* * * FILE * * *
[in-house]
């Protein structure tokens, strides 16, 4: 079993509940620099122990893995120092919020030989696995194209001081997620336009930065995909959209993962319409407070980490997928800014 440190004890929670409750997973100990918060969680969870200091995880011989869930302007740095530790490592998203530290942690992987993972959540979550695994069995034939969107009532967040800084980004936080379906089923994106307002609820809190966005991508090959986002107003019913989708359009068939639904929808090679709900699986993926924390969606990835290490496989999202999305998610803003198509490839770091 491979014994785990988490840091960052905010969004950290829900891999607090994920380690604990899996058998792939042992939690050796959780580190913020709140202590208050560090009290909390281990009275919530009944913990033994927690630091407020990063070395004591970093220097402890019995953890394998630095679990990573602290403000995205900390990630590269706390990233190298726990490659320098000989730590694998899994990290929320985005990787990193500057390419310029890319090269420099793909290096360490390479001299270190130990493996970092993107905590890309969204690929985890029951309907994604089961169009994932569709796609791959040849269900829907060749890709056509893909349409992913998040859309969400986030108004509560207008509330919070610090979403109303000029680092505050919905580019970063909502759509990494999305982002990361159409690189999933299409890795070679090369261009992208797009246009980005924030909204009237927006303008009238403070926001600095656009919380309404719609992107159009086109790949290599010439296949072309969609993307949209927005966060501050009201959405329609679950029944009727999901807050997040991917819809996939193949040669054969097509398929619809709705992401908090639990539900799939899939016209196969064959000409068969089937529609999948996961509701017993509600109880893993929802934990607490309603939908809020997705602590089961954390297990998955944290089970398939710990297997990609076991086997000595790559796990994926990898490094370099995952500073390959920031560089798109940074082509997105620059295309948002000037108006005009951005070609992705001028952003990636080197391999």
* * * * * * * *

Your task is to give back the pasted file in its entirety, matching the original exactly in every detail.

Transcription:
[in-house]
């Protein structure tokens, strides 16, 4: 079993509940620099122990893995120092919020030989696995194209001081997620336009930065995909959209993962319409407070980490997928800014 440190004890929670409750997973100990918060969680969870200091995880011989869930302007740095530790490592998203530290942690992987993972959540979550695994069995034939969107009532967040800084980004936080379906089923994106307002609820809190966005991508090959986002107003019913989708359009068939639904929808090679709900699986993926924390969606990835290490496989999202999305998610803003198509490839770091 491979014994785990988490840091960052905010969004950290829900891999607090994920380690604990899996058998792939042992939690050796959780580190913020709140202590208050560090009290909390281990009275919530009944913990033994927690630091407020990063070395004591970093220097402890019995953890394998630095679990990573602290403000995205900390990630590269706390990233190298726990490659320098000989730590694998899994990290929320985005990787990193500057390419310029890319090269420099793909290096360490390479001299270190130990493996970092993107905590890309969204690929985890029951309907994604089961169009994932569709796609791959040849269900829907060749890709056509893909349409992913998040859309969400986030108004509560207008509330919070610090979403109303000029680092505050919905580019970063909502759509990494999305982002990361159409690189999933299409890795070679090369261009992208797009246009980005924030909204009237927006303008009238403070926001600095656009919380309404719609992107159009086109790949290599010439296949072309969609993307949209927005966060501050009201959405329609679950029944009727999901807050997040991917819809996939193949040669054969097509398929619809709705992401908090639990539900799939899939016209196969064959000409068969089937529609999948996961509701017993509600109880893993929802934990607490309603939908809020997705602590089961954390297990998955944290089970398939710990297997990609076991086997000595790559796990994926990898490094370099995952500073390959920031560089798109940074082509997105620059295309948002000037108006005009951005070609992705001028952003990636080197391999």